hi the following web page calculates the distance for a shotput throw given angle, height of release and speed of release. There is a similar one for discus. Does anyone know what the excel formula for this would be? The reason I want this is I can use this to calculate distance when throwing into a net.
Formula for calculating distance for shot put and discus


Good question. The aerodynamic characteristic of discus would make it more difficult. Many more factors.... this is a good project!

sorry here is the web page Discus Technique and Training

I found the formula. I will just ask permission to publish it. Hopefully I am clever enough to put in a spreadsheet formula. It claims to work for discus/shot/Jav and hammer. Although it would not allow for wind for discus and Jav (does wind affect hammer). I am excited about it because you can do lots of practice into a net and using a tool like Kinovea you can get the velocity, angle and height and then calculate the approx distance.

@Sam Healy
Couldn't upload straight onto throwholics....
"https://www.dropbox.com/s/urerc6uqqw5dmtz/Calculating Distance.xlsx"
link is to my dropbox containing spreadsheet I set up using formula just download it and you should be good to go! Let me know if you have any issuesFORMULA USED  Same as website you linked
a = angle
h = height
s = speed
a = a * 0.017453293;
d = ((s * s * sin(a) * cos(a)) + (s *cos(a) * sqrt((s *s * sin(a) * sin(a)) + 2 * 9.81 * h))) / 9.81; 
Isn't that a 9.81m/s^2 ? Rate of acceleration back to the ground due to gravity. I'm no physicist, but I did do multidimensional analysis in calc3; you should have all your algebraic terms correct so that they cancel so you finally end up with just distance (meters).
Furthermore, air resistance resulting from the implement clouding with billions of O2, N2, CO2, Ar, and H2O molecules... Maybe O3 if you're Jayson Young! (That was a science geek joke...lol, ozone is O3 and you're out there Jay) Air resistance is a constant. HOWEVER, it varies depending on release angle, angle at/during flight.
This is what is refered to as a multifactorial equation, of which there are so many variables to consider; I'd doubt an equation would be accurate within 10% of your actual throws....that's refered to as an actuarial improbability. Oh is that 'height' variable the height at release? Hope it is...ya might lose a few meters there : )
Neat idea, but anywho....I don't like to think that hard anymore...just trainandthrow, trainandthrow...
Life's much simpler that way. 
blaghhhh...'implement colliding with..' stupid spellcheck

yes @Odysseus it is the height of the release. The most important variable though is speed and that is what you are all trying to achieve by doing weights etc. I just thought about this when @James Joycey asked the question can you throw further than 20 m without lifting 200kg. At the end of the day it is how fast you can throw the implement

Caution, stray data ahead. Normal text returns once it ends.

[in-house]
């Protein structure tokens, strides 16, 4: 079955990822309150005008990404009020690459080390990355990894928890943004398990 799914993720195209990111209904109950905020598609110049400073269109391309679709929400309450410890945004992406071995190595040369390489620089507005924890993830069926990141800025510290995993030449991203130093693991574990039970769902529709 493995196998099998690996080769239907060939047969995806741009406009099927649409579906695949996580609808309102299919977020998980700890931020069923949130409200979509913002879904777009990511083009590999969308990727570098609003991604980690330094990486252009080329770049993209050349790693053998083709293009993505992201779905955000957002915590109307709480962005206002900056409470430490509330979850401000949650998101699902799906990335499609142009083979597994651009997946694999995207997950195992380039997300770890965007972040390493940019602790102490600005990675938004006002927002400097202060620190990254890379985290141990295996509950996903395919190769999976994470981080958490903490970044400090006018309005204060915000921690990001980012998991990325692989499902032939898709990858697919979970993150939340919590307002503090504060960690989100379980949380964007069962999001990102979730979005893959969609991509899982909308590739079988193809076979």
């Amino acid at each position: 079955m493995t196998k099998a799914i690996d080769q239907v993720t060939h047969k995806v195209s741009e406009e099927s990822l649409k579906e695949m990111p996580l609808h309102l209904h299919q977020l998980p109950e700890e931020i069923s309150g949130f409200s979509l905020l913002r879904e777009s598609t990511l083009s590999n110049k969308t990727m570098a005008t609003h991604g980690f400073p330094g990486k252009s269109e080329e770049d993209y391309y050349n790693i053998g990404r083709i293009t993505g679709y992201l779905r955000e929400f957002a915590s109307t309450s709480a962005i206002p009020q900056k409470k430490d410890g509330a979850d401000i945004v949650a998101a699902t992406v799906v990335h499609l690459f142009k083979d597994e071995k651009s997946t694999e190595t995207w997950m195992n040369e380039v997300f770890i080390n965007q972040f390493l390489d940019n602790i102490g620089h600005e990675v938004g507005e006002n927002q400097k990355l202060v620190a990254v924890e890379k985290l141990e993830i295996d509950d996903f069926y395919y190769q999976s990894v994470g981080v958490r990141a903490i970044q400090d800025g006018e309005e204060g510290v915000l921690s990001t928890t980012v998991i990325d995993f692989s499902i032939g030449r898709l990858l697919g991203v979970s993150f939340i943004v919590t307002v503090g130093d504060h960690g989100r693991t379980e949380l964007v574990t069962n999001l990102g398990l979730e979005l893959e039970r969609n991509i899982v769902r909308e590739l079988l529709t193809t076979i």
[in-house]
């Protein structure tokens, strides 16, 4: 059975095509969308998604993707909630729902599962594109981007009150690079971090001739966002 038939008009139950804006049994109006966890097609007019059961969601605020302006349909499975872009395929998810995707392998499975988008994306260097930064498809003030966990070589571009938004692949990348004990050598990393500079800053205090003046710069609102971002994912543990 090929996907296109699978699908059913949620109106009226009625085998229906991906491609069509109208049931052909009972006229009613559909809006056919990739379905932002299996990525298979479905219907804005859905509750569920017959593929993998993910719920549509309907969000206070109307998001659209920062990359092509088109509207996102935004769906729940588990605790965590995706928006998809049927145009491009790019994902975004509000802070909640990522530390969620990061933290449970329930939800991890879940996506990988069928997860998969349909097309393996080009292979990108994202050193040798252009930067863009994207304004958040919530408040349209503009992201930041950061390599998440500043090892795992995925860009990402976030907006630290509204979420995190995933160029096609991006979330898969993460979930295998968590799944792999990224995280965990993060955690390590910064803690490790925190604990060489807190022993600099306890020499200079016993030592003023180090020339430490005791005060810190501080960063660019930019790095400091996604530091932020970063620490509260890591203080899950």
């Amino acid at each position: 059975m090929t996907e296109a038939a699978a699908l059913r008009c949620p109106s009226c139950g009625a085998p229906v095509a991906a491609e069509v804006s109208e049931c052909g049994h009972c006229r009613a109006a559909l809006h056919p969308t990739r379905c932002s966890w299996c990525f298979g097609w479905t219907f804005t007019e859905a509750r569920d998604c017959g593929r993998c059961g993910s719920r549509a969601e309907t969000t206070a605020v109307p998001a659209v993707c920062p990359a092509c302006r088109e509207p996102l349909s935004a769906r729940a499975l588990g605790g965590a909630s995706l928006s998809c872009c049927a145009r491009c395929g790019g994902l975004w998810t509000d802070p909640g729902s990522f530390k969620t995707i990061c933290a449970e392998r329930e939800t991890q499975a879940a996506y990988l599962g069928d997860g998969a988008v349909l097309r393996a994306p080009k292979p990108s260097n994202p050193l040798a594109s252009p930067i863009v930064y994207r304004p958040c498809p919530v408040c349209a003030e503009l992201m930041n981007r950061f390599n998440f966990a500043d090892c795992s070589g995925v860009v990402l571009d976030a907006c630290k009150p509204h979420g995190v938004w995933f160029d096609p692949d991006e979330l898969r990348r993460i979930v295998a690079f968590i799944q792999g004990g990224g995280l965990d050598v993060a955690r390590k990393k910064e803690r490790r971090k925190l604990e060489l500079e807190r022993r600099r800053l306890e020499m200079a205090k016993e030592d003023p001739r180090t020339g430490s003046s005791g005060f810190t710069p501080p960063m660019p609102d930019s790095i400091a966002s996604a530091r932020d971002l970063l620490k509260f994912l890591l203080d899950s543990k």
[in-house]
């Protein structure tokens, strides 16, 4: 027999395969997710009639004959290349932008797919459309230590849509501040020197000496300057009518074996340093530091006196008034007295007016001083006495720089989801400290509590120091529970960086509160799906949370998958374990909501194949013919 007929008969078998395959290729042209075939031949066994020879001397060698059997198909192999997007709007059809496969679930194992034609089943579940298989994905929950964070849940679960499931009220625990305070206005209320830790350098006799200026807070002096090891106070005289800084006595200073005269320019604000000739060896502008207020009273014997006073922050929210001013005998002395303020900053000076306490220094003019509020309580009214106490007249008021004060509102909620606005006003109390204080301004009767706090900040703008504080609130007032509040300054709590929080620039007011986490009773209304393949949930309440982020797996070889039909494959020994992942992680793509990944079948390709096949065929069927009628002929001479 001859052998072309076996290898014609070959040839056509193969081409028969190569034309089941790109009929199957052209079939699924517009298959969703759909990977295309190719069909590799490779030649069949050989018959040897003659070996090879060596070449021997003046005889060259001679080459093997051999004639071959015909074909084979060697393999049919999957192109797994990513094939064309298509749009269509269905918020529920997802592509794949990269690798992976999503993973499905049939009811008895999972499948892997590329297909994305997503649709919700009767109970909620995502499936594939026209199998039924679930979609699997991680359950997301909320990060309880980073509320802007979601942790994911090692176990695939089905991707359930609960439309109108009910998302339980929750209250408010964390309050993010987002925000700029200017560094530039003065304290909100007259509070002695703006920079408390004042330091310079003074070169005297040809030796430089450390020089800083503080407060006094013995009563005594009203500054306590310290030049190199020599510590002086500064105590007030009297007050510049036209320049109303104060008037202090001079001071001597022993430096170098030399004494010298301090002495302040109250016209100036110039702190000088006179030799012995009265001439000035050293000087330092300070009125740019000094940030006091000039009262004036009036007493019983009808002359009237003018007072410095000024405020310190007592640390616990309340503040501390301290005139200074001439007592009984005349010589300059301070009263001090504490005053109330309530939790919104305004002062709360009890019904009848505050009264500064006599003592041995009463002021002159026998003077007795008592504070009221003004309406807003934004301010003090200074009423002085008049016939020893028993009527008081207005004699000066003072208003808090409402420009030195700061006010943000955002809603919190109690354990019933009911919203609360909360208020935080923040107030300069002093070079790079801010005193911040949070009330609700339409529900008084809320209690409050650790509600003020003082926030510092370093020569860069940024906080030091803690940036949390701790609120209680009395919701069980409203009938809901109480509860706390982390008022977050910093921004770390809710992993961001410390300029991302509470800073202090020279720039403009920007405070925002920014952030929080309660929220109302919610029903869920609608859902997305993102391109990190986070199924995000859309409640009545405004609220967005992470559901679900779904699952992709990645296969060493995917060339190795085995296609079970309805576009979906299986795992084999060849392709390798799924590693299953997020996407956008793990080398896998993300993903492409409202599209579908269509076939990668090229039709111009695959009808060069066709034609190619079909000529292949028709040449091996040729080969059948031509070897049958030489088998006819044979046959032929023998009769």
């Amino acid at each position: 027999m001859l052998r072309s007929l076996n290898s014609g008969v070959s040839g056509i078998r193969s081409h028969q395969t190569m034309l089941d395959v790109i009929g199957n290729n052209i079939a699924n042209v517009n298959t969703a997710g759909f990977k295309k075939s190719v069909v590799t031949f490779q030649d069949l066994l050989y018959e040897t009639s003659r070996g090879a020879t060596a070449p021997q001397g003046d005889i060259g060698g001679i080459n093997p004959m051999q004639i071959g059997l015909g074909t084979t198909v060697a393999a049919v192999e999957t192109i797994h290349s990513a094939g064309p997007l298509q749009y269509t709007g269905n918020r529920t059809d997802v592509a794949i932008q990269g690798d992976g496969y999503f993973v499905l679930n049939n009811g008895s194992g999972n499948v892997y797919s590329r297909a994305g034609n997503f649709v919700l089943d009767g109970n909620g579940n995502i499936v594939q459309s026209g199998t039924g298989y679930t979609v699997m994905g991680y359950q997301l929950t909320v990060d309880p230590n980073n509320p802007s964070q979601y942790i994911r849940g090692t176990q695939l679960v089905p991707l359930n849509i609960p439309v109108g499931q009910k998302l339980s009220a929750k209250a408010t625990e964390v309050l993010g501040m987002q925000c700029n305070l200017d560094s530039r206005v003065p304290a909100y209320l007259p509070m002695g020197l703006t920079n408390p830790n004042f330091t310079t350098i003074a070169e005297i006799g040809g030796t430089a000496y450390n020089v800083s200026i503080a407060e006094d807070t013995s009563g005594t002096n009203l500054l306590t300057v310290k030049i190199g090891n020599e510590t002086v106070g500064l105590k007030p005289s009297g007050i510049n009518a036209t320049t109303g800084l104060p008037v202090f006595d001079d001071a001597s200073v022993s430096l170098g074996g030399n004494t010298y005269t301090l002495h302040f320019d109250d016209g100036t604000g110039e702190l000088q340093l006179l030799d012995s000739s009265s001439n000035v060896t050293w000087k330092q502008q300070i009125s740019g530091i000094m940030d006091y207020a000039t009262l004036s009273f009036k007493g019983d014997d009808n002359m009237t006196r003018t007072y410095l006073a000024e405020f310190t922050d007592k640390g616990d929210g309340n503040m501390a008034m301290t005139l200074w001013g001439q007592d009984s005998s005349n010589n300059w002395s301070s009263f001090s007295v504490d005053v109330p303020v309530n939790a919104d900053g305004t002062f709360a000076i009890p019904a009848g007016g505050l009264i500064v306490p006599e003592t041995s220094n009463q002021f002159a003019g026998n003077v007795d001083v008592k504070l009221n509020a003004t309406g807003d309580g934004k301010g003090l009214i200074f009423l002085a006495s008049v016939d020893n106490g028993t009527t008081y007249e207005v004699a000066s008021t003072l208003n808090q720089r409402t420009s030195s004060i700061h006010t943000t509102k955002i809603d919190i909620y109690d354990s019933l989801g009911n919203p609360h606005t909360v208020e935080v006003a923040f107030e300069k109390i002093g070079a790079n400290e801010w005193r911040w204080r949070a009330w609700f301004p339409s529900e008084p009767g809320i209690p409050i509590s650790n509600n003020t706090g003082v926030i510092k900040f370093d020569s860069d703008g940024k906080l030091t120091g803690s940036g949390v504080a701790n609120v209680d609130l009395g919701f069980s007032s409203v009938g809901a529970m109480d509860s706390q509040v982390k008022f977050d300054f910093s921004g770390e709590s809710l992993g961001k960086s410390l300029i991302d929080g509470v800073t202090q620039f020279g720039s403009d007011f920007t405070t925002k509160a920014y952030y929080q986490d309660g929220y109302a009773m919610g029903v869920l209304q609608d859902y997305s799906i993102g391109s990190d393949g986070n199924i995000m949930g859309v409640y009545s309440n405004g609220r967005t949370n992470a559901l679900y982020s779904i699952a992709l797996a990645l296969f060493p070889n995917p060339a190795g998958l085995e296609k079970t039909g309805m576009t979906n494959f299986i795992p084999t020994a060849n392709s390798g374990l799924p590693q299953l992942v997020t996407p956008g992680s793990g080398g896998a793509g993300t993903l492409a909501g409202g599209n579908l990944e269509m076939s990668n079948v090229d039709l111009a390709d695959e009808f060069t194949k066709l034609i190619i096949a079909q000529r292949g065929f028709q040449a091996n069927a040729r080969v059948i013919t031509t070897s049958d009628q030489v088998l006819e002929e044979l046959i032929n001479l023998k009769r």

yes, it is Sam: SPEED KILLS. Ultimately, the speed at which the arm is moving upon release is the governing factor, but everything we train to do goes into that.

@Lachlan Page I have seen videos of you throwing into your net in the shed. Wonder if you have ever or would consider using this formula and to see how accurate it really is

Sam, I don't want to intrude this but many peoples ideas for throwing into the net is to justify their technique and not worry about the distance. Is there a point in worrying about how far it goes? If you need that information you are probably better off throwing outside.

plan on going to the track about once a week for real throwing and measuring. Just think throwing into the net and using technology we can instantly make changes to technique and instantly see the results. Can also get more throws done in a shorter timeframe

@Odysseus I just grabbed the equation from the website haha. I don't know what half of it means.... I'm only still in high school
Was just trying to help Sam out@Sam Healy
ummm, doubt it. When throwing into a net I don't worry about the distance just the technical aspects of the throw. Good technique and the distance will happen. Also if I was curious about how far I am throwing, I can brave the conditions outside and walk to the circle in my backyard. 
@Lachlan Page very jealous of your setup

ditto what James said, Sam...in the winter I'll take my indoor shots to a gym and throw against a wall from 40' out...only worrying about technique, speed, height and velocity at which they hit that wall
Participate now!
Don’t have an account yet? Register yourself now and be a part of our community!